2362 27-Apr-2012 118 CEB communication pass. VeRA occultation observation via NNO. ADE experiment.
2363 28-Apr-2012 119 CEB communication pass. ADE experiment via NNO.

At the end of the reporting period on 28 April, Venus Express was 69 million kilometres from Earth. The one-way signal travel time was 230 seconds. The final oxidizer mass was 28.250 kg and the final fuel mass was 17.521 kg.

Scientific focus
This reporting period falls under medium term plan (MTP) # 78, 1 April through 28 April 2012.

The twentieth solar eclipse season ended on 7 April. During an eclipse season, Venus Express passes behind Venus (with respect to the Sun), so that the spacecraft travels through the shadow of the planet. This eclipse geometry provides unique viewing opportunities for the SOIR solar spectrometer: the spectrometer is trained on and tracks the Sun as it passes behind Venus and then reappears. The changes in the solar spectrum as it passes through the atmosphere of Venus can be analysed to determine the chemical composition and the temperatures at various altitudes of the Venusian atmosphere.  

A long Earth occultation season (Venus Express's thirteenth) continued throughout this period. During occultation periods, as seen from the spacecraft, the Earth goes behind Venus and then re-emerges. This geometry can be exploited by the Venus Radio Science experiment (VeRa) to study the planet's atmosphere. As the Earth begins to move behind Venus, the spacecraft broadcasts a highly stable signal to Earth using its nominal high gain antenna for the period of operation. During this period, the large high gain antenna, HGA-1, was used. This signal passes through the Venusian atmosphere where it is refracted, and then received on Earth. The refracted signal can be studied to construct temperature profiles of the high- to mid-altitude Venus atmosphere. The aim is to carry out many such observations at various Venusian latitudes for maximum possible coverage of the planet.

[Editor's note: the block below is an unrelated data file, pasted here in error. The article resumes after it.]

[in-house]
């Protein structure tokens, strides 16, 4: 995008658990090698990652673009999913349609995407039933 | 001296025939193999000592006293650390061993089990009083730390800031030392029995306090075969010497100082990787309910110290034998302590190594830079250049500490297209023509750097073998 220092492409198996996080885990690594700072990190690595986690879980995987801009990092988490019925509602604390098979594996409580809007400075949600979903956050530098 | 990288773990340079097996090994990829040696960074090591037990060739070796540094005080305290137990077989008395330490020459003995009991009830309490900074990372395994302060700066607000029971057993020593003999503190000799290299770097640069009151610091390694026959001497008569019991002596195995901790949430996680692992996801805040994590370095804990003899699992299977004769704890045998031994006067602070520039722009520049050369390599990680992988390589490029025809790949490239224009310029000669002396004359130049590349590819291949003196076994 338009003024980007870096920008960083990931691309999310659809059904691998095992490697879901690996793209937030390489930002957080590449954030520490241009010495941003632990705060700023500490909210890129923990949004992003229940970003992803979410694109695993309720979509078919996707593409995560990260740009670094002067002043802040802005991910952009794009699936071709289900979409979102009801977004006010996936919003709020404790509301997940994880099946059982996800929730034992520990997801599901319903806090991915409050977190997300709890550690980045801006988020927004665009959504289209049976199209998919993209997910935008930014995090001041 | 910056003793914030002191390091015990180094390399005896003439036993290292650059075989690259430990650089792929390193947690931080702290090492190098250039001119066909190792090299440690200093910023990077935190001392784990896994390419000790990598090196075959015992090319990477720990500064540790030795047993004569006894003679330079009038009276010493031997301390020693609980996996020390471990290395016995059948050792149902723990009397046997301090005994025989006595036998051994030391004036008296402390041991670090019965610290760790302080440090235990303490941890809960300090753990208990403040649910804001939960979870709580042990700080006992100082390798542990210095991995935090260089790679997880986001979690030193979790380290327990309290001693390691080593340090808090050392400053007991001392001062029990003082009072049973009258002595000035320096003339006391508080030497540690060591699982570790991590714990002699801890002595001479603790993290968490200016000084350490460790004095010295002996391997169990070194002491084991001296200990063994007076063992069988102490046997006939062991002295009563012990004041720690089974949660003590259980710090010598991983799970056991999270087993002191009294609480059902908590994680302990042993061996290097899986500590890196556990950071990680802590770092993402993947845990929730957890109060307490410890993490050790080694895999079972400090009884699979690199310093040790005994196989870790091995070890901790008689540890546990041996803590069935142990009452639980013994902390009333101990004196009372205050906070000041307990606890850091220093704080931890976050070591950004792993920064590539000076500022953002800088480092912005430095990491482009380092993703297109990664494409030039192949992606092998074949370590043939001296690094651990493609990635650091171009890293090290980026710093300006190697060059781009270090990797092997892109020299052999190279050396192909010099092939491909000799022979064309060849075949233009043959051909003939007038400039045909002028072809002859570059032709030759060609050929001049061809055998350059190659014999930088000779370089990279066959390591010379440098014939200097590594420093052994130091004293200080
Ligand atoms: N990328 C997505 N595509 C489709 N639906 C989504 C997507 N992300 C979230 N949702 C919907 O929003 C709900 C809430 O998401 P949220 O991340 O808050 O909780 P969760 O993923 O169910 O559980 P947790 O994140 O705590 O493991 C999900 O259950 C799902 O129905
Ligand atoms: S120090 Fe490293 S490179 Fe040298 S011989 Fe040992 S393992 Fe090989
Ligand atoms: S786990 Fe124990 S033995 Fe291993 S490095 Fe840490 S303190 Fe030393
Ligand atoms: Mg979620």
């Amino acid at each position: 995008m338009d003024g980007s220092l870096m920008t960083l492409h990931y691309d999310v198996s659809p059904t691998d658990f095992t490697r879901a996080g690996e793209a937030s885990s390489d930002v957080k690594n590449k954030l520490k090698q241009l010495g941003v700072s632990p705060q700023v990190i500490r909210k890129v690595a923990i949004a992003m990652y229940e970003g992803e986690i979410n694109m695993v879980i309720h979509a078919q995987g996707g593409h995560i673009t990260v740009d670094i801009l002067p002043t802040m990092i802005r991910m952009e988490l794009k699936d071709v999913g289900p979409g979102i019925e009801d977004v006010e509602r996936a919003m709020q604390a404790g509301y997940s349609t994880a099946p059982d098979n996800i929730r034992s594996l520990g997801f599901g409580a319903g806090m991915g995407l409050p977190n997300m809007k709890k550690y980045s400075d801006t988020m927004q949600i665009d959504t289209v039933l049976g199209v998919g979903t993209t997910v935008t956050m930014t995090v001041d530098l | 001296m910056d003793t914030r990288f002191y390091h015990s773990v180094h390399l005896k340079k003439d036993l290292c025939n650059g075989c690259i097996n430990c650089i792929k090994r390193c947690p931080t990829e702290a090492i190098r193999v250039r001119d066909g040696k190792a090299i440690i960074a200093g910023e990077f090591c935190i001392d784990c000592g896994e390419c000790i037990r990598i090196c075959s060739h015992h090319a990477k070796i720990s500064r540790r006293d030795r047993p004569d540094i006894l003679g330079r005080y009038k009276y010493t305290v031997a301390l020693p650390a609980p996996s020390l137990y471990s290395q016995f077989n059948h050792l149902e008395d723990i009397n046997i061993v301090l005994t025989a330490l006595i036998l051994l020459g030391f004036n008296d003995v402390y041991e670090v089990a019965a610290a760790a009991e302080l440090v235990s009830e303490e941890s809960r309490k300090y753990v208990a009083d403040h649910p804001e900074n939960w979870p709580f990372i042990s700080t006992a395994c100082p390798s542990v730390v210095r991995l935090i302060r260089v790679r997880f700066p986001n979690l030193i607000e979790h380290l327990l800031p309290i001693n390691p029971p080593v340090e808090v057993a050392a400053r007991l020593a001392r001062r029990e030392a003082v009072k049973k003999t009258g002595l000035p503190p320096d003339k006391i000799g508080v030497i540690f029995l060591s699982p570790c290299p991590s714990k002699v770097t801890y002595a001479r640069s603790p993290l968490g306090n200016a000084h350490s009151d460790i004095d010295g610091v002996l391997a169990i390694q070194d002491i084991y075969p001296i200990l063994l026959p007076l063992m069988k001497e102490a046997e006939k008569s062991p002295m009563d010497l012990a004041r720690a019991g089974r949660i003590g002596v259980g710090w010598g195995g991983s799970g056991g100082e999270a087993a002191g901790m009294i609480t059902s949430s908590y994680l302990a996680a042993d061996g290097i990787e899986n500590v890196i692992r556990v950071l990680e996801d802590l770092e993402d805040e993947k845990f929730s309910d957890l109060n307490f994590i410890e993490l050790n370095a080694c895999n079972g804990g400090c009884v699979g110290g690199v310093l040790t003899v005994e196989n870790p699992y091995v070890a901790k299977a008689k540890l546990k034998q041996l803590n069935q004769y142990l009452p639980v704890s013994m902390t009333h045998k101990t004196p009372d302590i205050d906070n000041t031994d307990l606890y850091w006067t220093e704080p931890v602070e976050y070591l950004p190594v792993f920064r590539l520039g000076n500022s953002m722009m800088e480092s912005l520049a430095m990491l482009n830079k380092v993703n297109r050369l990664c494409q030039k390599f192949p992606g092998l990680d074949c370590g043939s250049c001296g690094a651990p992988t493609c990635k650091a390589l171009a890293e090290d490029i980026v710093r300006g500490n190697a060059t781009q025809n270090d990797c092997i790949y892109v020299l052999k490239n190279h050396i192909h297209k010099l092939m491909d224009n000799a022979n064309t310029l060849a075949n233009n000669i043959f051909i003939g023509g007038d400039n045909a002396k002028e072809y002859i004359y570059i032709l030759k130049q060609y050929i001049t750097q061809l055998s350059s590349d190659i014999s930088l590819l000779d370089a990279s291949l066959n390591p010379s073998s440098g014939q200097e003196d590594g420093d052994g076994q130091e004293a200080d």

Throughout this reporting period, in the ascending branch of the orbit when the spacecraft was pointed straight down at Venus, no thermally sensitive sides of the spacecraft were directly exposed to the Sun. Hence, this MTP was defined as 'cold'. During such 'cold' periods, the most common spacecraft pointings for science observations do not have thermal restrictions. The simpler observations can therefore be performed for longer periods of time and there is greater flexibility in scheduling all types of observations.